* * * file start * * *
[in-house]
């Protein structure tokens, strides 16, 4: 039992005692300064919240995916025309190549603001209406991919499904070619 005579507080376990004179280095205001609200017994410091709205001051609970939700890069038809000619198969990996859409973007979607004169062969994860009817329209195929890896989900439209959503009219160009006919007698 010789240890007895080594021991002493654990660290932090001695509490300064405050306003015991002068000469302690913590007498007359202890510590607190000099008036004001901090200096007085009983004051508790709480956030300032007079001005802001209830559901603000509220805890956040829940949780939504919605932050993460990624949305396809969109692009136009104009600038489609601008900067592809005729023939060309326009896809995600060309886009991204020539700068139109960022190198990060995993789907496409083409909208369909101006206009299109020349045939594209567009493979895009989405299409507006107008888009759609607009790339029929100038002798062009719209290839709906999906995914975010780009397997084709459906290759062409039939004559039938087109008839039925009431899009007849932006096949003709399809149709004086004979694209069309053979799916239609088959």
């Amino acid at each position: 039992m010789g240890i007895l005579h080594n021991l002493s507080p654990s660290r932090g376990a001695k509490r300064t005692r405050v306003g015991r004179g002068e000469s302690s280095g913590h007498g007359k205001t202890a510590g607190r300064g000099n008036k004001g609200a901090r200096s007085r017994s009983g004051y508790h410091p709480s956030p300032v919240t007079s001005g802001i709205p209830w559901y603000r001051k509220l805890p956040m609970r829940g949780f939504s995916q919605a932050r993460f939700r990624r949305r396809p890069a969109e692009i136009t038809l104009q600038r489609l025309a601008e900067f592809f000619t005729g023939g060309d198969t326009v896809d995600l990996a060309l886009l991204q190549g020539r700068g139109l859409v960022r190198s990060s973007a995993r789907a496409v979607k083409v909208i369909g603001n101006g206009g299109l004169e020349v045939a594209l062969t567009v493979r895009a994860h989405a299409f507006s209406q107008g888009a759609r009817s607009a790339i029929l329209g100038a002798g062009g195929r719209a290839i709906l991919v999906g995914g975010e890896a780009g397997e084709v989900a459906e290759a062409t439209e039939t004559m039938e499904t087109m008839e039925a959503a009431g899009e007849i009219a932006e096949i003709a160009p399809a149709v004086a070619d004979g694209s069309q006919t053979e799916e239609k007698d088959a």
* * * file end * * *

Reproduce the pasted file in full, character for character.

[in-house]
């Protein structure tokens, strides 16, 4: 039992005692300064919240995916025309190549603001209406991919499904070619 005579507080376990004179280095205001609200017994410091709205001051609970939700890069038809000619198969990996859409973007979607004169062969994860009817329209195929890896989900439209959503009219160009006919007698 010789240890007895080594021991002493654990660290932090001695509490300064405050306003015991002068000469302690913590007498007359202890510590607190000099008036004001901090200096007085009983004051508790709480956030300032007079001005802001209830559901603000509220805890956040829940949780939504919605932050993460990624949305396809969109692009136009104009600038489609601008900067592809005729023939060309326009896809995600060309886009991204020539700068139109960022190198990060995993789907496409083409909208369909101006206009299109020349045939594209567009493979895009989405299409507006107008888009759609607009790339029929100038002798062009719209290839709906999906995914975010780009397997084709459906290759062409039939004559039938087109008839039925009431899009007849932006096949003709399809149709004086004979694209069309053979799916239609088959």
């Amino acid at each position: 039992m010789g240890i007895l005579h080594n021991l002493s507080p654990s660290r932090g376990a001695k509490r300064t005692r405050v306003g015991r004179g002068e000469s302690s280095g913590h007498g007359k205001t202890a510590g607190r300064g000099n008036k004001g609200a901090r200096s007085r017994s009983g004051y508790h410091p709480s956030p300032v919240t007079s001005g802001i709205p209830w559901y603000r001051k509220l805890p956040m609970r829940g949780f939504s995916q919605a932050r993460f939700r990624r949305r396809p890069a969109e692009i136009t038809l104009q600038r489609l025309a601008e900067f592809f000619t005729g023939g060309d198969t326009v896809d995600l990996a060309l886009l991204q190549g020539r700068g139109l859409v960022r190198s990060s973007a995993r789907a496409v979607k083409v909208i369909g603001n101006g206009g299109l004169e020349v045939a594209l062969t567009v493979r895009a994860h989405a299409f507006s209406q107008g888009a759609r009817s607009a790339i029929l329209g100038a002798g062009g195929r719209a290839i709906l991919v999906g995914g975010e890896a780009g397997e084709v989900a459906e290759a062409t439209e039939t004559m039938e499904t087109m008839e039925a959503a009431g899009e007849i009219a932006e096949i003709a160009p399809a149709v004086a070619d004979g694209s069309q006919t053979e799916e239609k007698d088959a």